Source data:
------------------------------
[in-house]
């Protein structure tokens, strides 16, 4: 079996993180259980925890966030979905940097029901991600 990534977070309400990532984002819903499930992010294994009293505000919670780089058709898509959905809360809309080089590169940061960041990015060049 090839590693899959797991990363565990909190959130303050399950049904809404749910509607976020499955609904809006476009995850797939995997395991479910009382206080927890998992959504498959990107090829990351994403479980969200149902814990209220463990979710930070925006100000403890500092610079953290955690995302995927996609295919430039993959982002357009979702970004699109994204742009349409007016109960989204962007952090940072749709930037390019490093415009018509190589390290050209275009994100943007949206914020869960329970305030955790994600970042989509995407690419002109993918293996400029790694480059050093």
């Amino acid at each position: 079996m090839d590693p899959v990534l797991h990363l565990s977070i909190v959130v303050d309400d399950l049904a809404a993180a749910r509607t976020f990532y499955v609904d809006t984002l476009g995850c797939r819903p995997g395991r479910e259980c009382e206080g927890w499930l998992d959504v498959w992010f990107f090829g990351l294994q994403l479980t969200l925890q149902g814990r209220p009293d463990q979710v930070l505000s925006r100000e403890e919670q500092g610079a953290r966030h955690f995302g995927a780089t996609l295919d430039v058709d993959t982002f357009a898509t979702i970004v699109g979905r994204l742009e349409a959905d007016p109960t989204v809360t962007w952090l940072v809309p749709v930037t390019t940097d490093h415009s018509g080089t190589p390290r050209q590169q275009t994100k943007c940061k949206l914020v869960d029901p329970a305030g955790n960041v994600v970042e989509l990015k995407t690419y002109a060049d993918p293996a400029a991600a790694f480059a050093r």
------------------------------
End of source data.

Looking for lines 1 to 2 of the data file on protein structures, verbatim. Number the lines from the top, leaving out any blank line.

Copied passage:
[in-house]
């Protein structure tokens, strides 16, 4: 079996993180259980925890966030979905940097029901991600 990534977070309400990532984002819903499930992010294994009293505000919670780089058709898509959905809360809309080089590169940061960041990015060049 090839590693899959797991990363565990909190959130303050399950049904809404749910509607976020499955609904809006476009995850797939995997395991479910009382206080927890998992959504498959990107090829990351994403479980969200149902814990209220463990979710930070925006100000403890500092610079953290955690995302995927996609295919430039993959982002357009979702970004699109994204742009349409007016109960989204962007952090940072749709930037390019490093415009018509190589390290050209275009994100943007949206914020869960329970305030955790994600970042989509995407690419002109993918293996400029790694480059050093």